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BSN Exclusive: DeMarcus Walker opens up on his surprising lack of opportunity

Ryan Koenigsberg Avatar
December 28, 2018

ENGLEWOOD, Colo. — In the NFL, when a player is drafted in the second round, the general idea is that he is going to come in right away and contribute. In a perfect world, he may even come in and start.

Courtland Sutton, Denver’s second-round pick in 2018, is a perfect example of the ideal arc for a second rounder in terms of usage upon entering the league. Sutton was a contributor in Week 1 and right around the midway part of the season became a full-time starter. Derek Wolfe is another example of a second-round success story.

Then, of course, there is the flip side, guys who get drafted in the second round and, as it turns out, can’t cut it in the league or just simply aren’t a starter-level player. Guys like Montee Ball or Ty Sambrailo. The swings and misses of the draft.

But there’s one thing that all—or most—second-round picks have in common, they play early. Ball got 140 touches his rookie season, Sambrailo started at left tackle right out of the gate. With the capital invested in them, the team expects them to contribute right away and, usually, is willing to deal with some growing pains as they get their feet under them.

That brings us to the curious case of DeMarcus Walker, the Denver Broncos’ second-round pick in 2017.

Walker was drafted with the hope that he could fill the interior pass-rushing void left by Malik Jackson when he bolted for a massive mound of money after Super Bowl 50. Unfortunately for the Florida State standout, an injury to Shane Ray left Denver a bit thin at outside linebacker during his rookie season and, with the rookie already being a bit undersized for the line, the coaching staff elected to start him out at OLB, hoping he could provide some depth.

What resulted was a lost season. Eventually, the team moved him back to the line where his lost weight left him far too small. The rookie appeared in 10 games but didn’t make a tangible impact until Week 17, when he got additional playing time in a meaningless game and notched a sack of Patrick Mahomes.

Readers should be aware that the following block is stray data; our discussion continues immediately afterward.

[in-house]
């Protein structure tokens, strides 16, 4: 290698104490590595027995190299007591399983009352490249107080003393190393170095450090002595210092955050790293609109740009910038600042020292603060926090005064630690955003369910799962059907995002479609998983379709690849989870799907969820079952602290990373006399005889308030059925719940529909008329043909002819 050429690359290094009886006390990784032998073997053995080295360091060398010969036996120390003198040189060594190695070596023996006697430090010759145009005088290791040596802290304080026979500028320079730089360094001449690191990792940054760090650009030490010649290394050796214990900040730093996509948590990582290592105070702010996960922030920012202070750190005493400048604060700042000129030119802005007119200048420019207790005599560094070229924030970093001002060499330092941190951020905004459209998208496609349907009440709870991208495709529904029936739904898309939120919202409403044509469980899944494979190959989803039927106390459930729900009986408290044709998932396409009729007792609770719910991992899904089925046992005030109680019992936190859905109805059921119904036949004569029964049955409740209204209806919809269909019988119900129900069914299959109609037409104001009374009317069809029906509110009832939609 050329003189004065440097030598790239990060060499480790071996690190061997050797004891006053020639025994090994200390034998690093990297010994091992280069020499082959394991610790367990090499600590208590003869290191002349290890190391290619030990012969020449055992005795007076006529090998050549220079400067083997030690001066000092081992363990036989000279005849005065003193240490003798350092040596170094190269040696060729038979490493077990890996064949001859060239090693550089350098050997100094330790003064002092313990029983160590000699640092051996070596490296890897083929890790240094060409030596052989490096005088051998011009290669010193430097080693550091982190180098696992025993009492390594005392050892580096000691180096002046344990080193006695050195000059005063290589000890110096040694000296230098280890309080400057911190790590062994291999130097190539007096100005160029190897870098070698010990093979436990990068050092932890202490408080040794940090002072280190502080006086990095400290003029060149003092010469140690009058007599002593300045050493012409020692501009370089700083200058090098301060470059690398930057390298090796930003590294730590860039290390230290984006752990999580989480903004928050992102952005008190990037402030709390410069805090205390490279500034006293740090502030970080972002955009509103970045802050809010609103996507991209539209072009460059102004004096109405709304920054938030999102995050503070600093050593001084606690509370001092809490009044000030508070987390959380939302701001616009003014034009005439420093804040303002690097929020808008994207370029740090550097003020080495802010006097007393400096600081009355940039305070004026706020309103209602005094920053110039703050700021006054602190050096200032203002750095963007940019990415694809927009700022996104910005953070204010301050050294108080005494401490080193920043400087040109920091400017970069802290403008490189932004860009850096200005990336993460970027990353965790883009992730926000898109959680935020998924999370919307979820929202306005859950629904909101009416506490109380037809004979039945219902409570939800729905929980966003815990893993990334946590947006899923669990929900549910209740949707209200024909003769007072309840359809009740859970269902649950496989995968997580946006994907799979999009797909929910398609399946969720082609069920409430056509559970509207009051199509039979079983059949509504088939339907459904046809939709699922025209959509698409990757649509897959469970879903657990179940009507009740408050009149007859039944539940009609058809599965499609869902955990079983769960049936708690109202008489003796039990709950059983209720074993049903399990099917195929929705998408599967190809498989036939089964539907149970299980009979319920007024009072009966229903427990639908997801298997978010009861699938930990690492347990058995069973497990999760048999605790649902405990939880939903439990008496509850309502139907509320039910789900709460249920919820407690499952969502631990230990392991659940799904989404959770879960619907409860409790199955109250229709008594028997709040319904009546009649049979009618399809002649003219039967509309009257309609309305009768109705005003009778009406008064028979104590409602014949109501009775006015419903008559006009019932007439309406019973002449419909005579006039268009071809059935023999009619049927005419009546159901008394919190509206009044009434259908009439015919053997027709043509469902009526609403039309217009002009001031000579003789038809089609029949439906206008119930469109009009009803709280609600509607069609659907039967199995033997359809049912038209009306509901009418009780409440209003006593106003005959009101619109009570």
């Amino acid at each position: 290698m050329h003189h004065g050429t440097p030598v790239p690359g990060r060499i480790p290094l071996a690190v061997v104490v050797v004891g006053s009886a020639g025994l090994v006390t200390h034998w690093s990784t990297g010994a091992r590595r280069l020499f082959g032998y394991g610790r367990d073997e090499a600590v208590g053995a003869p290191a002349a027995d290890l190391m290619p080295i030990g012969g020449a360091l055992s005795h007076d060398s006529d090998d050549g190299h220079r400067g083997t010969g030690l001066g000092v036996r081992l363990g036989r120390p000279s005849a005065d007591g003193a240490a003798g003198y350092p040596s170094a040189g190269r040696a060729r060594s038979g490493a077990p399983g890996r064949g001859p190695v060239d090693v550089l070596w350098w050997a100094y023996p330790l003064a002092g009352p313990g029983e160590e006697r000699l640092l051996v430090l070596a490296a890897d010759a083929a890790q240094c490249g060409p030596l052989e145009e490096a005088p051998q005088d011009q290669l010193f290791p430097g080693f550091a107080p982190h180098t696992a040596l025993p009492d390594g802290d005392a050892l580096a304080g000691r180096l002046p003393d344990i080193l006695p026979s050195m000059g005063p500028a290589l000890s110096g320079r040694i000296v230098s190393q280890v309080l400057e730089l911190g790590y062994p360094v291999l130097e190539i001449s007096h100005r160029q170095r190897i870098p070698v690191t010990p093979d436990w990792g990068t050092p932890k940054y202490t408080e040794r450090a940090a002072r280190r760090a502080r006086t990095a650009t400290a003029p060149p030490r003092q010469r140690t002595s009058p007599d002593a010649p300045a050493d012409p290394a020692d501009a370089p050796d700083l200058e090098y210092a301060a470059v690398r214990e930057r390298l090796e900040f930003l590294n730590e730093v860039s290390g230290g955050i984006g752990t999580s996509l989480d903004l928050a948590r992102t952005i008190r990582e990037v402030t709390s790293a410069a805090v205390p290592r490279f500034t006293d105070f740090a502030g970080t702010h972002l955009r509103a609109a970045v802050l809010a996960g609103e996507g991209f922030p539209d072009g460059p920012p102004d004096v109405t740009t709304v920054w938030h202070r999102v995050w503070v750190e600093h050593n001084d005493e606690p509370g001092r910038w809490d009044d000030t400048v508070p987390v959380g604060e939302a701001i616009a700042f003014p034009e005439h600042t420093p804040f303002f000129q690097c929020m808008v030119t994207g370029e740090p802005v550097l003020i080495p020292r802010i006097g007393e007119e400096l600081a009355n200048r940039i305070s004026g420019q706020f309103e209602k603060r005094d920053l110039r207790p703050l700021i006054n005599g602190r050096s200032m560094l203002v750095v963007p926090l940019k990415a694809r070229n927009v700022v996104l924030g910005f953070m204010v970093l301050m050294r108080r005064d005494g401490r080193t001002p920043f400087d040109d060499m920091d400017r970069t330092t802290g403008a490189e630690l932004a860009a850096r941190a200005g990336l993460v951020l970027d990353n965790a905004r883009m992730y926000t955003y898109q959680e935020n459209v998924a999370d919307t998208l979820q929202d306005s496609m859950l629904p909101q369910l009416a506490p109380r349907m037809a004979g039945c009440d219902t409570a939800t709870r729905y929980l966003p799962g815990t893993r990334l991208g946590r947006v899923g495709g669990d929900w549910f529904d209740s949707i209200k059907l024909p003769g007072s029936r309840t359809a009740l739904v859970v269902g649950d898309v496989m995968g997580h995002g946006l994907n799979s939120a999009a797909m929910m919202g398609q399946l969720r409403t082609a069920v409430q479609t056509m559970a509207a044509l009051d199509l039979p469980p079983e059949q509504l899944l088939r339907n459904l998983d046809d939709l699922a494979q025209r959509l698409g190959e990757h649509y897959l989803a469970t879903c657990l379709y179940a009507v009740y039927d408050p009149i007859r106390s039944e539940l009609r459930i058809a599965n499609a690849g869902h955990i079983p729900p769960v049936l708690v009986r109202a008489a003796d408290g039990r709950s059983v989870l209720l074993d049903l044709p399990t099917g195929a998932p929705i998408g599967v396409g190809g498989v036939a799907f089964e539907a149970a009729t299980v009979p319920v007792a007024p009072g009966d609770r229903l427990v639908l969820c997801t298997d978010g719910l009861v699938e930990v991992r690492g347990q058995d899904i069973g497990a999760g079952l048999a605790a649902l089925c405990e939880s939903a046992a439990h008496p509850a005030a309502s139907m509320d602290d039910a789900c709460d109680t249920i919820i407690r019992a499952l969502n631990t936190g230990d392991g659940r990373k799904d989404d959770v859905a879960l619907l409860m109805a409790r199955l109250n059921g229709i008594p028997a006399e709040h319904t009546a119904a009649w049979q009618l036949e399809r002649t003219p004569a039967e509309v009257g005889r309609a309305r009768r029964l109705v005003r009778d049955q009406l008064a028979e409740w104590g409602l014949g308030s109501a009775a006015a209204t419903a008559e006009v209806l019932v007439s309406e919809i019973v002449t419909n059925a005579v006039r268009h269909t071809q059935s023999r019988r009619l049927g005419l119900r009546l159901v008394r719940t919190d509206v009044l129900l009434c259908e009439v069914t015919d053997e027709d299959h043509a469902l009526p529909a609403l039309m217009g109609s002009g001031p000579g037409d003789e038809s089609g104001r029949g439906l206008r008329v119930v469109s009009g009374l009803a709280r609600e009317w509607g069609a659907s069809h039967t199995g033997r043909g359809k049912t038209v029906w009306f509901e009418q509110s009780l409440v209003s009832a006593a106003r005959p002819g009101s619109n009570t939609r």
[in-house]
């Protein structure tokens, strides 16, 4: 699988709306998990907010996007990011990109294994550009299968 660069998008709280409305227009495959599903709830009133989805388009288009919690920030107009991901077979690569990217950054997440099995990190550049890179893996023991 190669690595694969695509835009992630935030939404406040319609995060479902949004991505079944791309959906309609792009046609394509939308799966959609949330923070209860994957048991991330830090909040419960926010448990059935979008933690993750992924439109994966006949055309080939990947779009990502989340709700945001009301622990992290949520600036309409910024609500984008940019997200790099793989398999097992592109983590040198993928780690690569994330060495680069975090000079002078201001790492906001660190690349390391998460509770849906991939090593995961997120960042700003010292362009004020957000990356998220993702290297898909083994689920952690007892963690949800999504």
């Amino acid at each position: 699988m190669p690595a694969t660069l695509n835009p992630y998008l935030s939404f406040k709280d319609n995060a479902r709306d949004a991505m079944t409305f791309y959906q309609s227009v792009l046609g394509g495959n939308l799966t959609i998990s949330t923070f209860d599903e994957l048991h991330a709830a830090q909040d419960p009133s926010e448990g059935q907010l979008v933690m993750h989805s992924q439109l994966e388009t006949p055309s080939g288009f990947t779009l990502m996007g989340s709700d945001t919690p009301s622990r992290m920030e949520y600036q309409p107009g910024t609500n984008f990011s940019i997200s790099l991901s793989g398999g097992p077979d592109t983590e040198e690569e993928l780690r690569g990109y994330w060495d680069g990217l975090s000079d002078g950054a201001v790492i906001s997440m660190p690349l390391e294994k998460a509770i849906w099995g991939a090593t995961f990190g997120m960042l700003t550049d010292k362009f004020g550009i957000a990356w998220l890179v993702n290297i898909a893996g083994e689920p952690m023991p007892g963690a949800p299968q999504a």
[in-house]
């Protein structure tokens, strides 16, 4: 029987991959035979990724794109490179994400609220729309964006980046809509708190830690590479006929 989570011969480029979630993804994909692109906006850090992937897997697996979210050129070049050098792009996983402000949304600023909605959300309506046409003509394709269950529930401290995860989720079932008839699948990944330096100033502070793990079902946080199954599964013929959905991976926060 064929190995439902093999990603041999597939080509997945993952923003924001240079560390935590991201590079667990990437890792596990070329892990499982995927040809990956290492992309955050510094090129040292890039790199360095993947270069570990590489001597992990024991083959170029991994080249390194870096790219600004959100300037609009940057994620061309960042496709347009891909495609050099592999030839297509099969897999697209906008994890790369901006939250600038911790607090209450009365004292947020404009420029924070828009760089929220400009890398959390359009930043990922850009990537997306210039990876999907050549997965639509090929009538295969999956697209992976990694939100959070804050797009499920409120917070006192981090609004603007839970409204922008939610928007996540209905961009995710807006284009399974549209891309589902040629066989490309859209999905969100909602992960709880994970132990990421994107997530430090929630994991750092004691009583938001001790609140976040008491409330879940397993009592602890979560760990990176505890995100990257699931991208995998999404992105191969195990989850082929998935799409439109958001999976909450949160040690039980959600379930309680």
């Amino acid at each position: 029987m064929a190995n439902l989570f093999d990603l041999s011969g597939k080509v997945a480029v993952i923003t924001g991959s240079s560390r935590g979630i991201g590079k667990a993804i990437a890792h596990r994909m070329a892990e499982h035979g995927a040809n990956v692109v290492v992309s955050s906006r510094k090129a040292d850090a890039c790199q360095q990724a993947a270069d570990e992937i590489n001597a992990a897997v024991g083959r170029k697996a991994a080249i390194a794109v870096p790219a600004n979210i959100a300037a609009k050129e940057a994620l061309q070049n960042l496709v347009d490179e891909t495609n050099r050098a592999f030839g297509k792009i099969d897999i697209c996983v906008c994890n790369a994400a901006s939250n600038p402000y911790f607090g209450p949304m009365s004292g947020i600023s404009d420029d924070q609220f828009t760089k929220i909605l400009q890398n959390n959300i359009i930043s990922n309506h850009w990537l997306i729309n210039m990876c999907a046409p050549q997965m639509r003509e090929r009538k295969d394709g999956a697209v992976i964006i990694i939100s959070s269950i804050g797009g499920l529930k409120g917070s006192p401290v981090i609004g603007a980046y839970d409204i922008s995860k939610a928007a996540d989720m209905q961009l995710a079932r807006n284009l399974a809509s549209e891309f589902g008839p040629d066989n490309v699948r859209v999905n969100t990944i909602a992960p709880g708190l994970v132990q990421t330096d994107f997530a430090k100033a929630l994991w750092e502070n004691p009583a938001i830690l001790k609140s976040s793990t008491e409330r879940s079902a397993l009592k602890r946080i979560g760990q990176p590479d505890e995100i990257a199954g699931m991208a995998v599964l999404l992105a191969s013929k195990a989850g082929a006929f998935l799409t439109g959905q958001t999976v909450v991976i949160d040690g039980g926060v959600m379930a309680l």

In the offseason, the Broncos had Walker focus solely on beefing up for the defensive line. Once as low as 238 pounds, the natural defensive end packed on 42 pounds to get all the way up to his more comfortable weight of 280. Throughout the offseason, there was real belief that the move would set Walker up to thrive, and many players and coaches thought it was happening.

Fast forward to Week 17 and Walker has been inactive for all but three of Denver’s games, making even less of an impact than he did in his herky-jerky rookie season.

It’s a difficult pill to swallow for a 24-year old who ranked second in the nation in sacks during his senior year at FSU.

“At first, at the beginning of the season, it was hard, you know?” He told BSN Denver. “But I’ve just been working on myself, working on my patience and everything, trying to be a great teammate and just help the team out any way I can.”

While his lack of usage has been eye-opening throughout the season, the situation was magnified on Monday when, in a completely meaningless game, Walker was once again inactive, a missed opportunity for a young player to get invaluable experience.

To make things even tougher, Walker says Broncos head coach Vance Joseph told him last week that he was going to “try” to get him up for the last two games of the season.

As you can imagine, Walker admits he was both disappointed and “definitely” surprised when he was told he would, once again, not get a jersey on game day, “But I guess that’s how it’s run,” he said.

The move sparked many to point to what seemed like the most logical conclusion, Walker, like Shane Ray and Su’a Cravens, is stuck in the doghouse of the coaching staff.

We asked him point-blank if he believes that is the case.

“I don’t know,” he said, raising his voice in a befuddled tone. “I don’t feel like I am. I haven’t been fined the whole season. I’ve been early every day; I’ve never missed curfew. I don’t know, you know what I’m saying? I even talked to my agent, and he talked to the guys upstairs and even they said I’m not in the doghouse, it’s just numbers.”

“I feel like my slate is clean because I’ve matured over the past year,” he added. “I couldn’t tell you where I went wrong this season on the field or off the field; I can’t tell you. I’ve been a professional. I just want an opportunity. I have to come in harder than ever, I have to apply more pressure.”

Will an opportunity come this week?

“I don’t know, man,” he said in a fashion that suggests he’s not expecting it. “I’ll walk upstairs and have one more talk, but other than that, we’ll see how it goes.”

If he doesn’t get the call on Sunday, it will mark two full years in which a perfectly healthy second-round pick contributed next to nothing for the Broncos, and never truly got an opportunity to do so.

That leaves the offseason, where Walker is planning to make a big change.

“Deadly,” he said of his mindset for the break. “No filter. I’m coming for whatever and I don’t care who it is. I just have to put the work in. I’m coming with a different mindset. I’m coming for something way bigger.”

Perhaps a new coaching staff will covet his talent. Maybe Sunday will be his last game in Denver. one thing is for sure, though, Denver hasn’t done themselves any favors in developing a player they spent valuable draft capital on.

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